Queensland the Population Powerhouse
The latest population data has been released from the ABS today and demonstrated that Queensland is leading the nation in net interstate migration and population growth overall. In fact it is not just leading, it is dominating as a destination where people want to live. People are voting with their feet and leaving NSW and Victoria for sunnier climates and more affordable property. Jobs are relatively easy to come by compared to previous years, so the 25-44 year olds that drive Australia’s economy are increasingly packing up their families and moving to the Sunshine State.
The problem is that SEQ is almost full. Poor planning and monitoring of supply and infrastructure capacities has meant that most suburbs have little spare capacity in rental properties or available homes. Transactions are down because residents don’t want to risk being homeless. Brisbane City Council has attempted to address the supply imbalance by making those persons who have an investment property being used as short stay or air-bnb pay commercial rates. Whilst this may or may not be legal given the retrospective attributes to this announcement, it does demonstrate in real terms how desperate the councils have become to lift supply any way possible in the short term.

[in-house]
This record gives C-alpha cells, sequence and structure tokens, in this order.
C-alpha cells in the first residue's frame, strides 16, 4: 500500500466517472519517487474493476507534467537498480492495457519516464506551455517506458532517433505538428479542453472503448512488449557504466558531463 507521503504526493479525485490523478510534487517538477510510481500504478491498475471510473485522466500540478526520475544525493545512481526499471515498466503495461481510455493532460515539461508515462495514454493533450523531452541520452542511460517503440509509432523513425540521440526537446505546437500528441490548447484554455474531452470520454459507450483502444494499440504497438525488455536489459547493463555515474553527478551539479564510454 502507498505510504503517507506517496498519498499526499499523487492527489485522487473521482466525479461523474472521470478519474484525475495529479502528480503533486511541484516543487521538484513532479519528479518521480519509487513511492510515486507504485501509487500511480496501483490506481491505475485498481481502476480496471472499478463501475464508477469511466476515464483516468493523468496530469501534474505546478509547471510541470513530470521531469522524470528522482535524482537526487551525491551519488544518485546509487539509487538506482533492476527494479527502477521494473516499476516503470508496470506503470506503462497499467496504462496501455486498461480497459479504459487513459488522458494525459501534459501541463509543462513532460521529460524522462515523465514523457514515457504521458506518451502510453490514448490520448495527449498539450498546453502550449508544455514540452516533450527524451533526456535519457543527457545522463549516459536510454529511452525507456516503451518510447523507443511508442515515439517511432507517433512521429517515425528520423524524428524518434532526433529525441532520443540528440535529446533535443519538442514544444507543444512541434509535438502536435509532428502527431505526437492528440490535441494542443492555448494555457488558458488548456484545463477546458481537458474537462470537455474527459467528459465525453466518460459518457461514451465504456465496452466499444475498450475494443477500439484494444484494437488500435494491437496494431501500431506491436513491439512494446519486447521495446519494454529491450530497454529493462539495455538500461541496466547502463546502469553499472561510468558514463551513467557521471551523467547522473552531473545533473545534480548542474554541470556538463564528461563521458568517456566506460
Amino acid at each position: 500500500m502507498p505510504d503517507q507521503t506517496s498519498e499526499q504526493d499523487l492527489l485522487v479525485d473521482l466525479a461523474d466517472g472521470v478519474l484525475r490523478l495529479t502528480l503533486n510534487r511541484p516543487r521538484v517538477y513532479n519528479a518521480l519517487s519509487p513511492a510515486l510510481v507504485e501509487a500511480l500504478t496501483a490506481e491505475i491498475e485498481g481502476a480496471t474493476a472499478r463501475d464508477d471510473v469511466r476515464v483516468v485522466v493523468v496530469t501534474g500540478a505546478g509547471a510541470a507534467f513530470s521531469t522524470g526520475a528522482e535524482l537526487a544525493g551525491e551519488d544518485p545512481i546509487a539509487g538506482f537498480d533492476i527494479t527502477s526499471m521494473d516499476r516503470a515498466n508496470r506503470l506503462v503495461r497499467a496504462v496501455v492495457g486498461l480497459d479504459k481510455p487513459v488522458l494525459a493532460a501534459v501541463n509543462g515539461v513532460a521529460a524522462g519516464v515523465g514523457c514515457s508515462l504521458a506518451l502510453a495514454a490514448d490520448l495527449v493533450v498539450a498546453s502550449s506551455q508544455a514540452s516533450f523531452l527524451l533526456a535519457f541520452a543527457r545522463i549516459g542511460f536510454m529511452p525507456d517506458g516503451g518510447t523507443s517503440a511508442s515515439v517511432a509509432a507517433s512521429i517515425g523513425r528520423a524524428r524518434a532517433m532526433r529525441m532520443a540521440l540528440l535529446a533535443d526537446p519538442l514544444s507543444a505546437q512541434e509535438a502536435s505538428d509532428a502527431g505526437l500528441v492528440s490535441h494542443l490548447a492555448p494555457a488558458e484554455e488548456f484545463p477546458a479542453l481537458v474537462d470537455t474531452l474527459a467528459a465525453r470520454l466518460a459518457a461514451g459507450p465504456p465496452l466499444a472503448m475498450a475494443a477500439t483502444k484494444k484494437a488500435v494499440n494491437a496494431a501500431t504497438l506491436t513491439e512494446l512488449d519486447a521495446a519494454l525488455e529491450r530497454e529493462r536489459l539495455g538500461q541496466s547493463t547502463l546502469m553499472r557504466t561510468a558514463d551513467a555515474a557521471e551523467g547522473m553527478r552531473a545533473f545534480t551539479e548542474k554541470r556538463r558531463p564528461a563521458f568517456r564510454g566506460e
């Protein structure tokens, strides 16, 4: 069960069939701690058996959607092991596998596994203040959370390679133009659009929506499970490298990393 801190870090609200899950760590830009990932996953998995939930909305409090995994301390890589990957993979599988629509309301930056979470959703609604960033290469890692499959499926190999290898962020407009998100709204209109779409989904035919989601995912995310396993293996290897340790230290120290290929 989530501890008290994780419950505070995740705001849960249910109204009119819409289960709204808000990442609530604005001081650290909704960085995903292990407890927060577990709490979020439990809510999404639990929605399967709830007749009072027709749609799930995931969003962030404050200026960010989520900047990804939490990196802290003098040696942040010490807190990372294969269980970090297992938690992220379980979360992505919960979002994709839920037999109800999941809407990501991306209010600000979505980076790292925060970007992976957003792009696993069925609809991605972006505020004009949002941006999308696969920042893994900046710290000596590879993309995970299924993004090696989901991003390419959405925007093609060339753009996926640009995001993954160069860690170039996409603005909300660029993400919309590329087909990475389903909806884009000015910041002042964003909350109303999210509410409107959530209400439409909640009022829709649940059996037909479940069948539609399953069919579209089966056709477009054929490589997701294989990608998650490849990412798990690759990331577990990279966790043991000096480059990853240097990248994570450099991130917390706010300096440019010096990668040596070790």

All of this comes on the back of a development industry that is suffering from the following;
* Skills shortages in the construction sector;
* Breakdowns in the supply chains;
* An almost doubling of the time to build a detached home in many locations;
* Considerable uncertainty around medium and high rise construction costs causing developers to shelve projects;
* Long approval processes for greenfield sites whereby masterplanned communities usually take in excess of a decade to commence;
* Layers and layers of legislation and overlays for large projects;
* Shortages of good quality, well located industrial land;
* Many road networks are stretched beyond capacity during peak hour.
With Queensland accounting for 57% of the nations total population growth and Western Australia another 23%, both States have some population issues to deal with. Resolving them quickly won’t be easy, nor will it be cheap.
Any talk of a residential price crash in SEQ for the moment would also seem highly unlikely. However the damage of an undersupplied market can be equally as harmful as one that is oversupplied.
What should be of significant concern to our policy makers is that overseas migration has not rebounded yet. When it does, Queensland’s economy will be supercharged much like the early 2000’s which set off almost a decade of growth.
What the population data alludes to is that the impacts of the Pandemic are far from being resolved. Business as usual is anything but. Whilst Queensland should continue to roll out the welcome mat, perhaps it should also state, “Please queue here”.